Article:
The quarry (max. length c. 16 m, max. width c. 9.5 m; Fig. 2) was covered with three layers of soil. The upper layer (L100; average thickness 1.5–2.0 m, not on the plan) contained terra rossa soil that had been washed onto the site from the southeast. The middle layer contained light brown soil fill mixed with quarrying debris (L101; average thickness 0.5 m; not on the plan). These layers were excavated using mechanical equipment. The bottom layer (average thickness 0.2–0.4 m) was excavated manually and contained yellowish-light brown quarrying debris (L102–L104). Five to seven quarrying levels (Figs. 3, 4) were identified. The quarry lines, and several undetached stones surrounded by severance channels (width 0.1 m; Fig. 5), indicate that different-sized stones (length 0.5–1.0 m, width and height 0.3–0.4 m) were hewn in the quarry. Several worn, non-diagnostic sherds were discovered in the bottom layer.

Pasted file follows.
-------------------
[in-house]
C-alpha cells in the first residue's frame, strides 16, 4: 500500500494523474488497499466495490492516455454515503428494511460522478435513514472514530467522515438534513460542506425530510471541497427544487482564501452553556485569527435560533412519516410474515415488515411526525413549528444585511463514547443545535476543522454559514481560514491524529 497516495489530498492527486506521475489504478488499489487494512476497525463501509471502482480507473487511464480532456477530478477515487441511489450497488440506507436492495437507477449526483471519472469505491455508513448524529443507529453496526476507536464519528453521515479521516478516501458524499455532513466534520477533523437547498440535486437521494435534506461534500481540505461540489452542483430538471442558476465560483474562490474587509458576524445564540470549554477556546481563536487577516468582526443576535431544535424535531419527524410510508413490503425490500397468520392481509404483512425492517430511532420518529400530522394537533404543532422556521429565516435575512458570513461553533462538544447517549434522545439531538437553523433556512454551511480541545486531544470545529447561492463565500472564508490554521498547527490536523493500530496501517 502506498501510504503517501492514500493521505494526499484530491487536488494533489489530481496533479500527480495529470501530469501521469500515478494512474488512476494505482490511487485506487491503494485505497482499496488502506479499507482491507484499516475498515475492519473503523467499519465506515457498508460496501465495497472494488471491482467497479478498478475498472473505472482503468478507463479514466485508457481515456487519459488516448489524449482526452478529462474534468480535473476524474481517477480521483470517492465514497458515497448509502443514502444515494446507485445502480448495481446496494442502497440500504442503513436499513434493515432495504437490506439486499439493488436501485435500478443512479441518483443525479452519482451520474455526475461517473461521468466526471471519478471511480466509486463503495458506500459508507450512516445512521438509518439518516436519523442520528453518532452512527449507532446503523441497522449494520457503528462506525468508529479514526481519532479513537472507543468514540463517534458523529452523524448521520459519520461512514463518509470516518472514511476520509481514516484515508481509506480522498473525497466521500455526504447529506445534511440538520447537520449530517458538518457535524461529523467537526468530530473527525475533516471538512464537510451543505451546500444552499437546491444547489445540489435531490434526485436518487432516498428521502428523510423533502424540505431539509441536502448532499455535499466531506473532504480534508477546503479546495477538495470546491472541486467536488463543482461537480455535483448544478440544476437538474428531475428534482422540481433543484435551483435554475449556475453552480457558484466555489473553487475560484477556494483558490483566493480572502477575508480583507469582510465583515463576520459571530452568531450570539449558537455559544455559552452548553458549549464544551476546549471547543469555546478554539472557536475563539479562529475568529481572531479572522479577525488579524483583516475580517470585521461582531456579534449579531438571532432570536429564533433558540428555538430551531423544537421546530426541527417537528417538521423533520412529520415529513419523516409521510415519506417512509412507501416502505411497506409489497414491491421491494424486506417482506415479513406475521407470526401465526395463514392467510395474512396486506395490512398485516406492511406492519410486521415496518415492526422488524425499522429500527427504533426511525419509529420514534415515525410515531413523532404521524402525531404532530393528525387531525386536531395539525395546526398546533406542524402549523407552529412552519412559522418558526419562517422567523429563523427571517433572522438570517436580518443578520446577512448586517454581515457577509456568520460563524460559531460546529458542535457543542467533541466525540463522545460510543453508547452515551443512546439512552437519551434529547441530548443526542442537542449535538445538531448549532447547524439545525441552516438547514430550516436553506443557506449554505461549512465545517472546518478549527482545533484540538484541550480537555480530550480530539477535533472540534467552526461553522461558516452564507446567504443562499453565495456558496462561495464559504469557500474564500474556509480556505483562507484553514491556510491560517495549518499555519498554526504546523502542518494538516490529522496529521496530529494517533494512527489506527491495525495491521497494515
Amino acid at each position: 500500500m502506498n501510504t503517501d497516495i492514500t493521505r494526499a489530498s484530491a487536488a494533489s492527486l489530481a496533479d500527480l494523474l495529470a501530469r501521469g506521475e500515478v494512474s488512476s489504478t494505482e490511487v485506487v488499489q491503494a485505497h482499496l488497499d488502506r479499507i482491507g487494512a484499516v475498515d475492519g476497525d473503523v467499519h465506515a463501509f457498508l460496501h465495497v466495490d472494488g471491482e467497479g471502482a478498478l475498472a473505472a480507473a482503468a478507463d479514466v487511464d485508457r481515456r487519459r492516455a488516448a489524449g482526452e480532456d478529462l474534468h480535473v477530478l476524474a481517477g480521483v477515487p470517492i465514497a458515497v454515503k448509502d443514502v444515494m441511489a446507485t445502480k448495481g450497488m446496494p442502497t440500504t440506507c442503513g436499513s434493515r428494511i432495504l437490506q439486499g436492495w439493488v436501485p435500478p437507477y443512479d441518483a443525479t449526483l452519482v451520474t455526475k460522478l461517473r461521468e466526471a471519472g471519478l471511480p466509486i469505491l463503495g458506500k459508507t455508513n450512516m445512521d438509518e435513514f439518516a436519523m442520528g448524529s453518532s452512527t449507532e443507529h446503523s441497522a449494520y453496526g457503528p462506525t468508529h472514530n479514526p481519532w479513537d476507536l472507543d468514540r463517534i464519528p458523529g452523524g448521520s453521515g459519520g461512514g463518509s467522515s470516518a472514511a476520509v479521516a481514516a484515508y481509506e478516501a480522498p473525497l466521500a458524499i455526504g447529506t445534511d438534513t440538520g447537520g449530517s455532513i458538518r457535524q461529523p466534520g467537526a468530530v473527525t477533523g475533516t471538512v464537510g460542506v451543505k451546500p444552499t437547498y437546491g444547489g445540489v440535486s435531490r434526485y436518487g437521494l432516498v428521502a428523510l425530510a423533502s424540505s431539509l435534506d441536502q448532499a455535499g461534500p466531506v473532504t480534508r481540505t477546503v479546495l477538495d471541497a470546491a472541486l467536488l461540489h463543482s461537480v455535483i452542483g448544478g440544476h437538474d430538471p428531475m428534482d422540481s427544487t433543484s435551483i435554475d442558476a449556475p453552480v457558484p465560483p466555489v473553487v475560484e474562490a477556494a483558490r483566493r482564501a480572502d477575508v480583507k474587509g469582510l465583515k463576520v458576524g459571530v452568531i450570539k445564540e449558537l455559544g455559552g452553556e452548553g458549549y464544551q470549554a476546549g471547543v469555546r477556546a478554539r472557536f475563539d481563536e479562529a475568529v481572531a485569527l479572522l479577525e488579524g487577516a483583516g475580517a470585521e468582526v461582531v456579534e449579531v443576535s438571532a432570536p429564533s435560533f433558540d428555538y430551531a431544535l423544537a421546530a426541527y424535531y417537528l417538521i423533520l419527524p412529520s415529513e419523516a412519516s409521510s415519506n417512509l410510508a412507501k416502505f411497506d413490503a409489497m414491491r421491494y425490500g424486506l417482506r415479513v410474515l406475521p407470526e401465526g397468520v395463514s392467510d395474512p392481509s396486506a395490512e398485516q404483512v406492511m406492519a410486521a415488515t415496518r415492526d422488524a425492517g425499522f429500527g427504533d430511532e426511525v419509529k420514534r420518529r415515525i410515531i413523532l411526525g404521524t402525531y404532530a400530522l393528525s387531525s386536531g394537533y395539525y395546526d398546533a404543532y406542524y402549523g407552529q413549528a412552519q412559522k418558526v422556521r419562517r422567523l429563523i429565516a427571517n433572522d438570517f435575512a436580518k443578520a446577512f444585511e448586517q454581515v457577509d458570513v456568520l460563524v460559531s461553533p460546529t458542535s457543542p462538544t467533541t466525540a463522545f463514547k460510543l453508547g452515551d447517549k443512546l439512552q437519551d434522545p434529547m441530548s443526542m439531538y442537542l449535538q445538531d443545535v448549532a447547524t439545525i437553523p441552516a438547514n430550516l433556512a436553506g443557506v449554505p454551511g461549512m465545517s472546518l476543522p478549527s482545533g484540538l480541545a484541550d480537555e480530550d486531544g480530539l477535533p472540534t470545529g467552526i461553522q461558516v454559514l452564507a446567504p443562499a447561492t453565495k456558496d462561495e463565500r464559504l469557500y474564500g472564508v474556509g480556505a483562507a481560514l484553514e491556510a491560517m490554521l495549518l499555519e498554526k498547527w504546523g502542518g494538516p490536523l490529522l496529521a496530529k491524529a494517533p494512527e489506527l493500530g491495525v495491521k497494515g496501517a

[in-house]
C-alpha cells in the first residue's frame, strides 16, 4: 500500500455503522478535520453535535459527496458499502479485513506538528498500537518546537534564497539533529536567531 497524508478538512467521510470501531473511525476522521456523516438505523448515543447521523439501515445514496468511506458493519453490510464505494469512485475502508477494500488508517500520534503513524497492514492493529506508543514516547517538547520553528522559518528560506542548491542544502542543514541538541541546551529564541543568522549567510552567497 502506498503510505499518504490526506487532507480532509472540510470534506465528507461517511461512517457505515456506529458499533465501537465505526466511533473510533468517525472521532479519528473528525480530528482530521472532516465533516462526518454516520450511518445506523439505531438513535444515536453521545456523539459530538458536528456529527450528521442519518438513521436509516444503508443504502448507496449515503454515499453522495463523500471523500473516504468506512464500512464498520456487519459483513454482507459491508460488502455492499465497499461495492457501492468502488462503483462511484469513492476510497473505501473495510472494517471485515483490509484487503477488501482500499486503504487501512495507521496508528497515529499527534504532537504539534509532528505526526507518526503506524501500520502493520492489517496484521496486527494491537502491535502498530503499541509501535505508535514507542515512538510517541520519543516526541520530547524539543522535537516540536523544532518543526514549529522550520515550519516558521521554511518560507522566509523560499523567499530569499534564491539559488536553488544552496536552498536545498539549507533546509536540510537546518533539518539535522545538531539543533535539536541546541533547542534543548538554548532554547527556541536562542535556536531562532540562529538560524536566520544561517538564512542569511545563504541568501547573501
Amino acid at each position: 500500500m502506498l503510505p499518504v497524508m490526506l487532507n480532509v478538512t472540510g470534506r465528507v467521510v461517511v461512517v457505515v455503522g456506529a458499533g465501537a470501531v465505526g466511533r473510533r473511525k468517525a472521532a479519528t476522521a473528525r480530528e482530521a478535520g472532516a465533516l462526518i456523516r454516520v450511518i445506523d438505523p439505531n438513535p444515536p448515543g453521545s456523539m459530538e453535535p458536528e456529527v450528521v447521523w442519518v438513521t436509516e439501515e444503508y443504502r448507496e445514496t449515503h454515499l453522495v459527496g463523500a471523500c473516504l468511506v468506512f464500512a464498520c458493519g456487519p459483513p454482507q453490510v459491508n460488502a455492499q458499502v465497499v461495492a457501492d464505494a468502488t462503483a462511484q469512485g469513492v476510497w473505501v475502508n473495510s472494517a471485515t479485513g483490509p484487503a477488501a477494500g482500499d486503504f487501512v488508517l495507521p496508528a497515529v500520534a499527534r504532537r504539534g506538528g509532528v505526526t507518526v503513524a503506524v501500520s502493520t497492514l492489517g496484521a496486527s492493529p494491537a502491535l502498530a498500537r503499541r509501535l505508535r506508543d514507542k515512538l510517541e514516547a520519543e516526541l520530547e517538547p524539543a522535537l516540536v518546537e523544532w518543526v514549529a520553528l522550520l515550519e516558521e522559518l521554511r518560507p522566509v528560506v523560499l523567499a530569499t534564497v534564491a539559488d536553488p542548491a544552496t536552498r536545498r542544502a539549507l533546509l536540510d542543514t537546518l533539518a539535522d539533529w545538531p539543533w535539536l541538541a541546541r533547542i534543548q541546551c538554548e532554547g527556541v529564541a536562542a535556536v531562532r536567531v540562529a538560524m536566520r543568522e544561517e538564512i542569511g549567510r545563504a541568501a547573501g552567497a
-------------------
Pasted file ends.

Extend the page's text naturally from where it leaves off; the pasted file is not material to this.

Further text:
No datable finds were discovered in the quarry; however, on the hill to its south, numerous quarries were documented and excavated that were similar in shape and utilized the same quarrying methods. Some of these were dated to the Byzantine and Early Islamic periods (Mizrachi 2008a; Mizrachi 2008b). This leads us to conclude that the quarry discussed here may have operated in these periods and served the nearby sites: Khirbat ‘Addasa (‘Adawi 2012), located very close by, Tell el-Ful, c. 3 km to the southeast, or Khirbat Hawanit, recently discovered c. 2.0–2.5 km to the southwest (‘Adawi 2007b).